Wednesday, March 23, 2011

My conversation with Nuclear Intelligence Weekly

This was in line with what nearly every other nuclear country
in the world had done, but it remained defensive. Indian
nuclear regulator the Atomic Energy Review Board (AERB)
noted that “all the reactors in India are designed to withstand
the effects of earthquake and tsunamis of specific magnitudes
which are decided based on conservative criteria.”

This was probably not enough. “The number of people
who have lost faith in nuclear power has also increased,”
retired Ambassador T.P. Sreenivasan, who is intimately
familiar with the Indian nuclear scene, told NIW. “Many are
now debating whether India should go on the path of what
the Germans have done. There are demands of that kind.”
Indeed, even Sreenivasan, despite his years of nuclear
advocacy and four years serving as India’s ambassador to the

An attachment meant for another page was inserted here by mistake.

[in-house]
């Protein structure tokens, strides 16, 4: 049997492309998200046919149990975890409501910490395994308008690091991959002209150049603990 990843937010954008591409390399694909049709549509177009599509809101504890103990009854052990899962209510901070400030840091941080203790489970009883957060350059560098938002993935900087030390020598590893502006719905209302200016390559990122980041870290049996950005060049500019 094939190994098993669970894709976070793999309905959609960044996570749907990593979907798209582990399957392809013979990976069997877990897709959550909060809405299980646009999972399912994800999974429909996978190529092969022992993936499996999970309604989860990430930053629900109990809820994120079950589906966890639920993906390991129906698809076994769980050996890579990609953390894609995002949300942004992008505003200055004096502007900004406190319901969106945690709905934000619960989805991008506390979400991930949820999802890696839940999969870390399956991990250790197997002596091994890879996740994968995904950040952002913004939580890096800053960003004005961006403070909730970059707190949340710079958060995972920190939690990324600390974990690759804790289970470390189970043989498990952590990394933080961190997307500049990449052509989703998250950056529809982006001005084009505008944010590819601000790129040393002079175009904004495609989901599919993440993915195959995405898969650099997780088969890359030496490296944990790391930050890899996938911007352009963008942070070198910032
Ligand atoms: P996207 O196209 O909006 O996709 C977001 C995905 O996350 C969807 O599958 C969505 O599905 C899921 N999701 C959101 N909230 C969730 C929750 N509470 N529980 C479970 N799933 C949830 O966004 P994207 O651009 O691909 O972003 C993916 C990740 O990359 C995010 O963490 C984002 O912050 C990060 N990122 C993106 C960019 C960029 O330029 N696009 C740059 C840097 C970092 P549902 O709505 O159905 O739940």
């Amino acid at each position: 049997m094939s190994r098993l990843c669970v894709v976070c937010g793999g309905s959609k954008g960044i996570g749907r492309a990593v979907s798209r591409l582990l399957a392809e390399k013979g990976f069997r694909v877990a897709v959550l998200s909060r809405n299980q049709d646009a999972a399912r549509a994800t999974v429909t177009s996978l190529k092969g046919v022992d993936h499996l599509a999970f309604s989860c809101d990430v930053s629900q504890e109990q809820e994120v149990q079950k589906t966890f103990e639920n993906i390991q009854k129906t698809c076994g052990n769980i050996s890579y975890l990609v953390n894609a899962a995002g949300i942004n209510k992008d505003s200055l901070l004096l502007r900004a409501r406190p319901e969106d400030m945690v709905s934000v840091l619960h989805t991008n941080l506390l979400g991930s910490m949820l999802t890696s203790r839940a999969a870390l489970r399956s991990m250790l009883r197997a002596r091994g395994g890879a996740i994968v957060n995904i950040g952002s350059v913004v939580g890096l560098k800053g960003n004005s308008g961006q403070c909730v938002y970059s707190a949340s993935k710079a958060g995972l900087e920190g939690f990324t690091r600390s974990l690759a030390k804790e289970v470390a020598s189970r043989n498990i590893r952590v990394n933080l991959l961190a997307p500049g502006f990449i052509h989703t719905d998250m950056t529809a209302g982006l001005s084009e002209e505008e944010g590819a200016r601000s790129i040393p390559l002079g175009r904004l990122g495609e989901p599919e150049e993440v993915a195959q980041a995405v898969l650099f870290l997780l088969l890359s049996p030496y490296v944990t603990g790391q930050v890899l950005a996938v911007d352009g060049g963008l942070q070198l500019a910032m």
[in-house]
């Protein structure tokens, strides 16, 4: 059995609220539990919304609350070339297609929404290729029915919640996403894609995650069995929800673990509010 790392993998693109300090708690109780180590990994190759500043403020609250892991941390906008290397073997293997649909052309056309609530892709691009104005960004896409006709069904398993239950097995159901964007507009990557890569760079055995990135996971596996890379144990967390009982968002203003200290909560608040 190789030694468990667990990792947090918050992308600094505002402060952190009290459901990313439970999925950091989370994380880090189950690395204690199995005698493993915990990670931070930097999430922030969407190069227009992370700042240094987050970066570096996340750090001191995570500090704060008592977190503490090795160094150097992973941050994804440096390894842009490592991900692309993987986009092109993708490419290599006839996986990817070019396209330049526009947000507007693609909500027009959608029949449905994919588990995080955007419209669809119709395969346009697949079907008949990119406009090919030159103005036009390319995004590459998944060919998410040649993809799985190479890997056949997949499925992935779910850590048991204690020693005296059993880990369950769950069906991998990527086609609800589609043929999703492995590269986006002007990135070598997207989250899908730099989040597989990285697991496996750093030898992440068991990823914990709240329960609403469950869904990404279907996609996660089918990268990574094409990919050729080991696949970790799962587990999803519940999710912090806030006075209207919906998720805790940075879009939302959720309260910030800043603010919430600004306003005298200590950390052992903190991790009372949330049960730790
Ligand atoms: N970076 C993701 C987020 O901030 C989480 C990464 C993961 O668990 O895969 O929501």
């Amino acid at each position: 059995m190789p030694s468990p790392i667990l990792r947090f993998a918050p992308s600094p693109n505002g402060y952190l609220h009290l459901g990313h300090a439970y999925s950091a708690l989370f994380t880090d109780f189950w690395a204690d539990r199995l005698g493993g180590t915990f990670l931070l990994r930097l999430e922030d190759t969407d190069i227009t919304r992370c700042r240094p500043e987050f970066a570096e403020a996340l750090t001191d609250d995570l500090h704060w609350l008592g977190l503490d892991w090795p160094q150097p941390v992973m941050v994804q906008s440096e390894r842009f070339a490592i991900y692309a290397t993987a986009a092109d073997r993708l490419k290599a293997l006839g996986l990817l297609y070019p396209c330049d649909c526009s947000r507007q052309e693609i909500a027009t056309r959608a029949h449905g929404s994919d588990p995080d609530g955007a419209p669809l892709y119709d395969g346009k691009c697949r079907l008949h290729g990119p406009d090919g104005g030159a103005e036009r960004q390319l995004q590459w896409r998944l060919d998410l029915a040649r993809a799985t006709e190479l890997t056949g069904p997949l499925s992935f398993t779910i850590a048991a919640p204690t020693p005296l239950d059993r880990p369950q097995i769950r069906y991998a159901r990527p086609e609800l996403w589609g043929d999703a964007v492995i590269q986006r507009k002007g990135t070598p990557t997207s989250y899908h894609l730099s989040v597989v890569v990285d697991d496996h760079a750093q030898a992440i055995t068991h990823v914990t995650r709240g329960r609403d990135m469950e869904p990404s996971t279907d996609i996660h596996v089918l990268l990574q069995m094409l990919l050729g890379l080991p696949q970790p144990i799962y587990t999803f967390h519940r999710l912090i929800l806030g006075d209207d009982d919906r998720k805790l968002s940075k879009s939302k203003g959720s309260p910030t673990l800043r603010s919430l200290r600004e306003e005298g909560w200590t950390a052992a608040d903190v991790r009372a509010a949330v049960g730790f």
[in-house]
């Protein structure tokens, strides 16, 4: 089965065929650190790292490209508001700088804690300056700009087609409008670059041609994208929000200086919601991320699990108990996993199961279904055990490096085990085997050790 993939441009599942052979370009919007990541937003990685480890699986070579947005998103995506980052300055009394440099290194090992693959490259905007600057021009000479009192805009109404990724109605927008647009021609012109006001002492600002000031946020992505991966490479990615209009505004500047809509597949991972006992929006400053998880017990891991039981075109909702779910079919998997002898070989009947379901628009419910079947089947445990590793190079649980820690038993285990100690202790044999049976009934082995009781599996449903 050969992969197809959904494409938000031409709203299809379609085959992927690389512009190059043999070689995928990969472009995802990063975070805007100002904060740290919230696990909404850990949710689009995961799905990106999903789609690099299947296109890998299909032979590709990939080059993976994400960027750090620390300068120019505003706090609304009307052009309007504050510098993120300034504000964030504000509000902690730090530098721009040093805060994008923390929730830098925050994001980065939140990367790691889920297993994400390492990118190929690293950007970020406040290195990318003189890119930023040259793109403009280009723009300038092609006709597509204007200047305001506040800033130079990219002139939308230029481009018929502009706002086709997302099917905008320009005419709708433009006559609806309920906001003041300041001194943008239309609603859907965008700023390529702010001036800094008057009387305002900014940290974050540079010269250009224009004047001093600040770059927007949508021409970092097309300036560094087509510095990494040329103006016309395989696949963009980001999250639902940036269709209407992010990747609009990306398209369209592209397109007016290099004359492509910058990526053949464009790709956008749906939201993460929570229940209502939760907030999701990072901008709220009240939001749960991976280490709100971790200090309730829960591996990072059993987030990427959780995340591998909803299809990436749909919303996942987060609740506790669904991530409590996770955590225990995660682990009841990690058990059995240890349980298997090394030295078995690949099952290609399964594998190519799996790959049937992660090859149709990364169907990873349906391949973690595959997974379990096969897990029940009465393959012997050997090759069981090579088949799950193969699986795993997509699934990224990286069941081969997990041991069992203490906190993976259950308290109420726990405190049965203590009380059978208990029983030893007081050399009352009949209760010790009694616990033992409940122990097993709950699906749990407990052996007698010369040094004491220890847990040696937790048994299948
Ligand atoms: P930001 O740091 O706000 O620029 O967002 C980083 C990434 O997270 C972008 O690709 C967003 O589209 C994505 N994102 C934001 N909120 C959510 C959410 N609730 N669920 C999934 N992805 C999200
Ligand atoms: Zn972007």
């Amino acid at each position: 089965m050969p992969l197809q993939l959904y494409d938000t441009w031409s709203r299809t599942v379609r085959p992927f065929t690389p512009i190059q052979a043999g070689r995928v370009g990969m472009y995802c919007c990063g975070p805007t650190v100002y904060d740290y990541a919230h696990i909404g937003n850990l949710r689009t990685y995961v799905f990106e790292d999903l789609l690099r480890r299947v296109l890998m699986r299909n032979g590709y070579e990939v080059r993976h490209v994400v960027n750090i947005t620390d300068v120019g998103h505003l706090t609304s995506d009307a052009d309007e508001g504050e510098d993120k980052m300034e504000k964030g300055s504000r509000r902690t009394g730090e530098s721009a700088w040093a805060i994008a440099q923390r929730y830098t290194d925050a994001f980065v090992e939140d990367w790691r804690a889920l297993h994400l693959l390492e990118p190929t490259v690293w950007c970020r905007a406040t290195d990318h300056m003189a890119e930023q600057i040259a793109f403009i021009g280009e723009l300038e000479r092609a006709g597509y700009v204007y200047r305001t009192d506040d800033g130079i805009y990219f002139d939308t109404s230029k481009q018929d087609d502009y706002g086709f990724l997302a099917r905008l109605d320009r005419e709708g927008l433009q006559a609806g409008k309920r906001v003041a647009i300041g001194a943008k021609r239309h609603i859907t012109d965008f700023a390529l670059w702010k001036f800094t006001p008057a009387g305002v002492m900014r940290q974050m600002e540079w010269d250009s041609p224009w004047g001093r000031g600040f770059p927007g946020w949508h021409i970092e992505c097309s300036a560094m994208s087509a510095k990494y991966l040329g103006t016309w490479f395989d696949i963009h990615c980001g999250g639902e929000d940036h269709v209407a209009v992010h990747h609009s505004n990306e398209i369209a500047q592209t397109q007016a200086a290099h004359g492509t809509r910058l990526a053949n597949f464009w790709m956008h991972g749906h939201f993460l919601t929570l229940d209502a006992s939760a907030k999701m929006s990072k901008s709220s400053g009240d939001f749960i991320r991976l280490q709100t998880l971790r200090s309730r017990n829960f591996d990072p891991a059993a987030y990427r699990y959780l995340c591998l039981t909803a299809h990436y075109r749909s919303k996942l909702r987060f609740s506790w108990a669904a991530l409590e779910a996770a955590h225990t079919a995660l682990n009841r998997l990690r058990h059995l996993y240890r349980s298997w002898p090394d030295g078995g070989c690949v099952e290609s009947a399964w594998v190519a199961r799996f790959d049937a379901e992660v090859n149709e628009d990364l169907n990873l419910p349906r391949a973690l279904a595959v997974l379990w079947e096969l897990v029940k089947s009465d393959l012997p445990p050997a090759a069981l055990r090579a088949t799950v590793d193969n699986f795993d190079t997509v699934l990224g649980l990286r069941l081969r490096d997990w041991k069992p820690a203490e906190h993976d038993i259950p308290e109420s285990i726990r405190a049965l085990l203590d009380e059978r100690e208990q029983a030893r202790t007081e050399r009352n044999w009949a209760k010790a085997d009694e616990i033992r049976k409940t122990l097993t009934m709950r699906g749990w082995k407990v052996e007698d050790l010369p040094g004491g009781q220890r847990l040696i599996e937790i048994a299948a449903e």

International Atomic Energy Agency (IAEA), is having
doubts. “Even I’ve been saying that maybe in the long term
that it’s better to look at alternatives, and to have an action
plan that could move away from nuclear power,”
Sreenivasan said.

“What you see on television every day is very frightening,”
he continued, and “the Japanese are the most disciplined
and scientifically advanced people on the planet.”
India would be unable to respond as effectively as the
Japanese have, he said.

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